Russian press digest (19 August 2015)

This Wednesday, the Russian press focuses on the departure of Vladimir Yakunin, head of Russian Railways and a close ally of Vladimir Putin. на русском языке

Editors of OpenDemocracy Russia
19 August 2015
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Vladimir Yakunin at the 2014 St Petersburg Economic Forum. (c) Mike Kireev / Demotix.

According to business daily Kommersant, Yakunin called his decision to leave ‘a personal one’ during a conversation with Vladimir Putin. Meanwhile, Kaliningrad’s election commission is processing Yakunin’s candidacy to become the region’s senator. 

Experts questioned by the newspapers state that the reason for Yakunin’s departure is still unclear, though there are rumours as to why Yakunin requires a senator’s seat. ‘For Yakunin, the Federation Council [Senate] is not a respectable pension, but rather a career change, a move to a new political level,’ says Grigory Dobromelov. ‘He’s losing influence in the apparat, and he needs a status position to continue his active political work and access to the president.’ 

As Kommersant reports, Russia’s drunk drivers are back in the news. Tasked by Dmitry Medvedev, the Ministry of Health has developed a draft bill which gives courts the right to send serial drunk drivers for diagnosis, treatment and medical rehabilitation at drug treatment centres. For serial offenders, if the course of treatment is not completed, they will lose their license. Experts consider the bill to be potentially harmful: people shouldn’t be sent for compulsory treatment without specialist confirmation of their diagnosis. 

Kommersant continues to follow the investigation into the murder of opposition politician Boris Nemtsov. Shadid Gubashev, brother of Anzor Gubashev, has unexpectedly given testimony, telling the investigation about conversations he overhead while living with his brother. Moreover, Shadid Gubashev asserts that his brother, together with his accomplices, told him of their involvement in the killing immediately after Nemtsov’s body was found.

RBK reveals the misadventures of Vladimir Kekhman, the ‘Banana King’ recently appointed as head of the Novosibirsk Opera House following the Tannhauser scandal earlier this year. VTB has started to sell assets remaining with Kekhman’s JFC Group, at one time Russia’s largest importer of bananas.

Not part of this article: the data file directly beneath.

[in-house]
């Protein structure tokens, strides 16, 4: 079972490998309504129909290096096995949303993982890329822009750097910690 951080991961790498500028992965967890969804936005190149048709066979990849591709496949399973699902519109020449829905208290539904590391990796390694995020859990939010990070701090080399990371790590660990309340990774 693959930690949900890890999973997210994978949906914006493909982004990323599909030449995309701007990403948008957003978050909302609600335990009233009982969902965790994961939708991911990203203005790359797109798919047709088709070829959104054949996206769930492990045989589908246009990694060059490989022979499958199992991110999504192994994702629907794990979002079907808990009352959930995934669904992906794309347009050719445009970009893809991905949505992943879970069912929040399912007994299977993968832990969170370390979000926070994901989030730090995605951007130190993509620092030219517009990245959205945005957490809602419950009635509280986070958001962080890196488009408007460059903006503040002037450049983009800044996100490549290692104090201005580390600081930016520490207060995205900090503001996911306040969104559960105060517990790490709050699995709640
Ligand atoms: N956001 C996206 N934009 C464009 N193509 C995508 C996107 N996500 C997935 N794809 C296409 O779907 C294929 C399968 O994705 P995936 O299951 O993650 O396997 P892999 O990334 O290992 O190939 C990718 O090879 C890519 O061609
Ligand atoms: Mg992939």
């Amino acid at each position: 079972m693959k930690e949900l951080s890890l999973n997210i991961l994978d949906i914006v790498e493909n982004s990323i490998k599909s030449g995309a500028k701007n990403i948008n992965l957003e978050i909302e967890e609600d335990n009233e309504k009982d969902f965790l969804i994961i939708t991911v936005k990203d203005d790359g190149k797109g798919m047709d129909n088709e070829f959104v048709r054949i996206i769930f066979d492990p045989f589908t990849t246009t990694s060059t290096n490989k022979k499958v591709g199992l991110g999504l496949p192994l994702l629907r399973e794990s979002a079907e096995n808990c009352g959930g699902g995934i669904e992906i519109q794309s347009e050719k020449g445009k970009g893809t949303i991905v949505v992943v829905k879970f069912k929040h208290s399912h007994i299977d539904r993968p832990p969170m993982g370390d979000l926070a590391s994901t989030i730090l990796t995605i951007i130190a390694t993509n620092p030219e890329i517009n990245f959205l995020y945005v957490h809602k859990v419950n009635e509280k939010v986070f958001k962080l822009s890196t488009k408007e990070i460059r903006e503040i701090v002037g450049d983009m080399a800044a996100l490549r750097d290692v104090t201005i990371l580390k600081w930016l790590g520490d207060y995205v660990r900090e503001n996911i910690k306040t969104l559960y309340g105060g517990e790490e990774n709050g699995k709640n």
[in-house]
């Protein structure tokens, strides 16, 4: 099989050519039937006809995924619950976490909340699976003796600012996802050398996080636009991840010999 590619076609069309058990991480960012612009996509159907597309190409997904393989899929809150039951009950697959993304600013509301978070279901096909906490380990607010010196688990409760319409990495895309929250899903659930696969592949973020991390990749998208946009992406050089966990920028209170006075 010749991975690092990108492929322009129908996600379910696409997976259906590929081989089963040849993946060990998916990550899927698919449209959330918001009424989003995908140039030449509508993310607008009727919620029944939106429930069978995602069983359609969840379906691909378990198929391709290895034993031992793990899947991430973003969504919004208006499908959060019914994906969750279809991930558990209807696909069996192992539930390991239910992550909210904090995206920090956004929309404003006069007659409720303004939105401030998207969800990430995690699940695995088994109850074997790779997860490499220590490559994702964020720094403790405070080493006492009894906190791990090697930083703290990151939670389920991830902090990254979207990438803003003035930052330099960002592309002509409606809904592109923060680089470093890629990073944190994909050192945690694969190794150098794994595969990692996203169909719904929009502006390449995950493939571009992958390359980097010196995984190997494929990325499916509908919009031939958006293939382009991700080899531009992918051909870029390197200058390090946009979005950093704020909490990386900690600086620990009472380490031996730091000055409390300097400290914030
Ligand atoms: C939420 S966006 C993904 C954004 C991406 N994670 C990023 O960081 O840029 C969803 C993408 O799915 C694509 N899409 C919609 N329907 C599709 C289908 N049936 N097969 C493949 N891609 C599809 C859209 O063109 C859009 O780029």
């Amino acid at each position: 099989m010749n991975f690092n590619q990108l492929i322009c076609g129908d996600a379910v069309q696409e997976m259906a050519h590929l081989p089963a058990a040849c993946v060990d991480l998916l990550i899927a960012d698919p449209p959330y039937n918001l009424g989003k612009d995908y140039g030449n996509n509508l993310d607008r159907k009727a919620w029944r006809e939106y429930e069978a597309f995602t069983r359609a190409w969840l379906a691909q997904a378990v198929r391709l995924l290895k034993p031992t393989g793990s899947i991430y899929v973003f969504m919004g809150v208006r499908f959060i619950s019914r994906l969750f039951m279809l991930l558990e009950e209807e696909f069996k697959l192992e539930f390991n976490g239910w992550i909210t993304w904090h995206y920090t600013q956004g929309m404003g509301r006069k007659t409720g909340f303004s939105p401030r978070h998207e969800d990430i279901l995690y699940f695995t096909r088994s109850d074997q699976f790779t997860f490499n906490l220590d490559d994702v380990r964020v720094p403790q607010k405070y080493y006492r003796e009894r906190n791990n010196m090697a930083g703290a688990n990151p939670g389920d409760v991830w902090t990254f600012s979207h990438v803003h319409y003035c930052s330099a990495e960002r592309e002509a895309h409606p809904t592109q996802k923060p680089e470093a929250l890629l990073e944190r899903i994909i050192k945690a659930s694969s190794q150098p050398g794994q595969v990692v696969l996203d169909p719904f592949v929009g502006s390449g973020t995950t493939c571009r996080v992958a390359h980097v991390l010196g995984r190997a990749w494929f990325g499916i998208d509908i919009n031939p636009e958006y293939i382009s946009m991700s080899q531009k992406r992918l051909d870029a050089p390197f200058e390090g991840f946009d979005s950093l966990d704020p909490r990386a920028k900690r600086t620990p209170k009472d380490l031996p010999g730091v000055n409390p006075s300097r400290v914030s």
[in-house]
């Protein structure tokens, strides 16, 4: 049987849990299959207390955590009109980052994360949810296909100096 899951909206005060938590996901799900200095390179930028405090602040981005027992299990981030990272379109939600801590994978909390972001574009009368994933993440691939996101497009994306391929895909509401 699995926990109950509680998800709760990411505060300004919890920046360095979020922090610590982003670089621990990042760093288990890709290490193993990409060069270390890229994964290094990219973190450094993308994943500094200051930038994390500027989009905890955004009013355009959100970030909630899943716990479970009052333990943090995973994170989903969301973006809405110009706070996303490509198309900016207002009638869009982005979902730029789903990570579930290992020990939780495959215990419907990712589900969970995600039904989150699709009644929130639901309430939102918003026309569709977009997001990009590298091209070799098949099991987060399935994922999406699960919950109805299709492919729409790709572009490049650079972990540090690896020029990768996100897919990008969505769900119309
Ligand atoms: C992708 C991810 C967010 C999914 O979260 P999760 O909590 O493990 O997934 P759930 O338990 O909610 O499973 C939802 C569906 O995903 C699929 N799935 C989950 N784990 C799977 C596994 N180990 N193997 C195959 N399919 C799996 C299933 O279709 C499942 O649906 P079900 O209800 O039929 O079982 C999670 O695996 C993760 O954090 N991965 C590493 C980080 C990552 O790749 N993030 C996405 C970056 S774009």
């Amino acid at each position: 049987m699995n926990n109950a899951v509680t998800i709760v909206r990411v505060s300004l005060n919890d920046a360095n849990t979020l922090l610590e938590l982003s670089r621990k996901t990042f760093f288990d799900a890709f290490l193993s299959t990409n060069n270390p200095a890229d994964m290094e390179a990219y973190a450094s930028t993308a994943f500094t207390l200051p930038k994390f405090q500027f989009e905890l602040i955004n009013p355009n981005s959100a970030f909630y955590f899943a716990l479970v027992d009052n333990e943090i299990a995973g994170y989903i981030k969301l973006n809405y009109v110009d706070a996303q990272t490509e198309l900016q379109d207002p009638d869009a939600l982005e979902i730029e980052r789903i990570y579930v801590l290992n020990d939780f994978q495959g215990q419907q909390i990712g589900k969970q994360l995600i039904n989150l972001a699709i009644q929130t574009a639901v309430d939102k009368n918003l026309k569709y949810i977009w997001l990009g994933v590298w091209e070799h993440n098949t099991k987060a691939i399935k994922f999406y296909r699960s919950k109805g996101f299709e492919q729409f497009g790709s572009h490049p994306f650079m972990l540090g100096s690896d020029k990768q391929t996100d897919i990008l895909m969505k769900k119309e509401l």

RBK also reports on the rise of unpaid wages in the country following a release of information by Rosstat: in August, wage arrears rose by 6.2% to 3.5 billion roubles (£33m). The majority of unpaid wages are apparently due to companies lacking direct funds.

Last but not least: Vladimir Putin’s 83-metre descent to the bottom of the Black Sea during a visit to Crimea. This stunt took place as part of the Russian Geographical Society’s 170th anniversary.

Rossiiskaya gazeta, the government’s newspaper, focused on the descent itself, describing how Dmitry Medvedev called Putin during the dive. Medvedev apparently wished him a speedy return, and made a promise to reproduce the president’s exploits.

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Hear from:

Paolo Gerbaudo Sociologist and political theorist, director of the Centre for Digital Culture at King’s College London and author of ‘The Mask and the Flag: Populism and Global Protest’ and ‘The Digital Party: Political Organisation and Online Democracy’, and of the forthcoming ‘The Great Recoil: Politics After Populism and Pandemic’.

Chantal Mouffe Emeritus Professor of Political Theory at the University of Westminster in London. Her most recent books are ‘Agonistics. Thinking the World Politically’, ‘Podemos. In the Name of the People’ and ‘For a Left Populism’.

Spyros A. Sofos Researcher and research coordinator at the Center for Middle Eastern Studies, Lund University and author of ‘Nation and Identity in Contemporary Europe’, ‘Tormented by History’ and ‘Islam in Europe: Public Spaces and Civic Networks'.

Chair: Walid el Houri Researcher, journalist and filmmaker based between Berlin and Beirut. He is partnerships editor at openDemocracy and lead editor of its North Africa, West Asia project.

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